We also have the Melbourne Storm, who are more Southgatean (or maybe he’s a Craig Bellamyite) in that they build a collective that empowers their elite game changers.

There’s a reason they throw a big chunk of their salary cap at just four players and then backfill every other position with solid tacklers who can follow instructions.  

Every new signing sees a building site before they see the training ground to learn the meaning of hard work and, when they need a guy out of second grade to fill in, no club is better at finding one. 

Defence keeps you in the contest so that one of Cam Munster, Jahrome Hughes or Harry Grant can go win it. Jude Bellingham would approve. 

In the Super League, where talent is far less evenly distributed, certain clubs hope that their best players win them games while others, often those without the best players, compensate in other ways. 

When you get a talent-strong team with a good system to match, you dominate, as Wigan do now and St Helens did before.  

Their systems proved so robust that they could defeat the dynastic Panthers despite their relative talent disparities, at least on one-off occasions. 

It’s not just the best of the best, however. 

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Cronulla have finished second, sixth and are currently fourth with a side featuring barely anyone who plays State of Origin thanks to Craig Fitzgibbon’s small-ball, high support style of attack.  

They’re compensating for a roster they don’t have with systemic success – and though admittedly, that looks a bit flimsy at the moment given their poor form, the record over the longer term suggests repeated, sustainable success.   

Canterbury are sitting fifth with only one Origin player, captain Stephen Crichton, having remodelled their defence around line speed.  

They perhaps lack the elite talent to win the NRL, but coach Cameron Ciraldo has build a platform that wrings the last drop out of the guys that they do have.  

Salford do it all the time, as do Hull KR, and at various points Hull FC under Lee Radford, Castleford under Daryl Powell and Leigh under Adrian Lam have too.  

Rugby league, on both sides of the world, enacts a salary cap that makes it difficult to have a good player in every position and forces sides to, as Rafa would have it, move their blanket accordingly. 

Not every roster is created equally, but – you’d hope at least – it is created deliberately and the coach lives or dies based on the politics of the possible.  

Pep Guardiola can sign the perfect player to fit his philosophy, but Ivan Cleary and Paul Rowley have to be a little more malleable. 

So where does this leave Shaun Wane and England?  

Waneball absolutely exists, as anyone who saw his Wigan can attest, but given the lack of contact time with players and paucity of opposition, he can only do so much.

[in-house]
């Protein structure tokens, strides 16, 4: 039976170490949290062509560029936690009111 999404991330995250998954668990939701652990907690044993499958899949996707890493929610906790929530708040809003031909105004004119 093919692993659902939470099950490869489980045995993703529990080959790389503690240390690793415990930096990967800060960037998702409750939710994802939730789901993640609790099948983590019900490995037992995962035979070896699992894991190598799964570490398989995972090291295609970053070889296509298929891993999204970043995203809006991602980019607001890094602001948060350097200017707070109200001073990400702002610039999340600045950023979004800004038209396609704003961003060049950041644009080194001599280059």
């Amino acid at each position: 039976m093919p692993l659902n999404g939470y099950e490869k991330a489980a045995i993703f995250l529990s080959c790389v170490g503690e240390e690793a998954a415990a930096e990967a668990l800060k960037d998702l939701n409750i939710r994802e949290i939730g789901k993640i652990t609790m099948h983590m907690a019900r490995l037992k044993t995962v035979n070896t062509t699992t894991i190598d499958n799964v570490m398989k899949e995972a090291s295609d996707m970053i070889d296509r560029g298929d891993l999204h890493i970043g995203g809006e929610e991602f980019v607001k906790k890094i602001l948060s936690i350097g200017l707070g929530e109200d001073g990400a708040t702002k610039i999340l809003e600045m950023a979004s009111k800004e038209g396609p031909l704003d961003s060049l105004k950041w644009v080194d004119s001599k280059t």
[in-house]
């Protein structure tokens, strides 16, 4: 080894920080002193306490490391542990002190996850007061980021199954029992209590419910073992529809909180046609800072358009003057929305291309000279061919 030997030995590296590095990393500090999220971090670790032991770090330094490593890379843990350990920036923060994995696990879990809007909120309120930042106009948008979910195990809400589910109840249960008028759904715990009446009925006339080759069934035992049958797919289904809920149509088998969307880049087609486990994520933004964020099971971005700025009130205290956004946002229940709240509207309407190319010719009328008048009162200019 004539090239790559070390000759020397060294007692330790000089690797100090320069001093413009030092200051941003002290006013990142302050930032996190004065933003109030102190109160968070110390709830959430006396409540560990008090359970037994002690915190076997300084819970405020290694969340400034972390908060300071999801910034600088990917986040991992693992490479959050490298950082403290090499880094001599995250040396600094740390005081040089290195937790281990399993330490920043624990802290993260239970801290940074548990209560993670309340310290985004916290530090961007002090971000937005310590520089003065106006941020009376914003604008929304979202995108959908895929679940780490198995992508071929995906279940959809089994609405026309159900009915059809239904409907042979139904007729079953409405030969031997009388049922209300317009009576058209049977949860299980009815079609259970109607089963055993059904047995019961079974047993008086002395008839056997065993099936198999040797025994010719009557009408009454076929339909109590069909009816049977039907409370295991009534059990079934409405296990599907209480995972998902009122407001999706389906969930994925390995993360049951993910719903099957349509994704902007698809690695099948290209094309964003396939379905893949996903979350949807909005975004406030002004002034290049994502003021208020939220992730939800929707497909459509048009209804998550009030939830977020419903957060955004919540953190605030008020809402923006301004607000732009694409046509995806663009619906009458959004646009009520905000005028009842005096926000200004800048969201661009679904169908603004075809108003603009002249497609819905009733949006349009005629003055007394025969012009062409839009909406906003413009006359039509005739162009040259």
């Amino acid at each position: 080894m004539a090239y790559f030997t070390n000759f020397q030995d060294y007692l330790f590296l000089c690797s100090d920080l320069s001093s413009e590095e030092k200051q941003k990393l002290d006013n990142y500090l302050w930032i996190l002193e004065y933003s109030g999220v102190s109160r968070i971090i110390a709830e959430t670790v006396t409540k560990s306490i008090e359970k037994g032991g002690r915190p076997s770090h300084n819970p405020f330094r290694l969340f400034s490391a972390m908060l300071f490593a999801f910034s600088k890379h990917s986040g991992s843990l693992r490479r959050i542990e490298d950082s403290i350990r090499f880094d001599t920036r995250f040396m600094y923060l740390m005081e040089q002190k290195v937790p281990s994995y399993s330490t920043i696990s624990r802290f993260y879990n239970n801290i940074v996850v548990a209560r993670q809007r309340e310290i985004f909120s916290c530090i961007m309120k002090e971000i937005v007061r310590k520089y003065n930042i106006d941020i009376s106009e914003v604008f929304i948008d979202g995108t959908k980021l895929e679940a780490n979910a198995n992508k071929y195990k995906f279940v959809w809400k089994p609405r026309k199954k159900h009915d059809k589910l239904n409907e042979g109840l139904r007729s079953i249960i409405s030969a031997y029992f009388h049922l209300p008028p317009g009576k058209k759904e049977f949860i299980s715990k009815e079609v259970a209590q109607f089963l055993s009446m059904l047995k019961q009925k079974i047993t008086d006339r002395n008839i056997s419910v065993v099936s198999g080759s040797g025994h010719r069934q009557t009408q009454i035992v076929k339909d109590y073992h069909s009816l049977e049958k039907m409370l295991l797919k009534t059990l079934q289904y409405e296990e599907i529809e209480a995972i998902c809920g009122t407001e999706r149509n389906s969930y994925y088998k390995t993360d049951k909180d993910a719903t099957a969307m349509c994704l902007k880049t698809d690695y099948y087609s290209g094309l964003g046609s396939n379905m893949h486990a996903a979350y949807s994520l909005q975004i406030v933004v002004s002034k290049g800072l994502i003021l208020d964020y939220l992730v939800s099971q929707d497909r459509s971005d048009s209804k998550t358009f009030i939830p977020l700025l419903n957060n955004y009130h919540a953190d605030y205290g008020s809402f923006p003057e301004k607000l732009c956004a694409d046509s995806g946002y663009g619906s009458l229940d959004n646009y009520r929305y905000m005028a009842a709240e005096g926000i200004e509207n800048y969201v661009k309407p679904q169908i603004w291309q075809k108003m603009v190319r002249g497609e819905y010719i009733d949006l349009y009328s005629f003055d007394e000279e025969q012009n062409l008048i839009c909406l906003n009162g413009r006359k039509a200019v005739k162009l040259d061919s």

McCullum has his team for 16 Tests in 2024, including three tours and two months straight at home in the summer, while Southgate got five international breaks, around 35 days total, in a non-tournament year like 2023. 

Wane gets four weeks, one in the middle of a Super League season to play France and three at the end for a series, last year again Tonga and this coming year against Samoa. 

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Even then, he missed the midseason Test following surgery, as did all of his Australian-based players, and England won’t see any action until October. 

England’s rugby league team faces a talent disparity to Australia and has to think outside of the box to overcome it.  

That might be in getting more of their talent to play in the NRL in the first place – the Pommy contingent grows every year – but that comes fraught with hand-wringing about the health of Super League, even though it would probably make England better. 

What he might ask in the meantime for is something akin to the ‘Club England’ mentality that Southgate built.  

In that, cliques from the Premier League were put aside to focus on England when in England camp, something that Wane undoubtedly can try to emulate.  

The 2017 World Cup squad under Wayne Bennett, as countless podcast interviews with ex-players has revealed, did not lack for discretionary effort, which was built through a long tour and arduous team-building. 

Wane could also demand more fixtures, even if they weren’t against the best opposition, to get the maximum out of his side.  

International windows in rugby league are at the whim of the NRL schedulers, but arranging to play Wales and Ireland – or just a two-game series with France – is well within the purview of England.  

As much as they lament not facing the Kangaroos – they haven’t since the 2017 World Cup final – they themselves haven’t played Ireland since 2013 or Wales since 2012. 

It’s not the opposition that matters, by the way, it’s the time the England players spend with each other. The training will be tougher than the game, but that won’t actually matter. 

Contact time, time spent on a system, a system that is then honed over years, with a goal. Bazball would appreciate it. Gazball might too. Shaun Wane would dream of having that chance.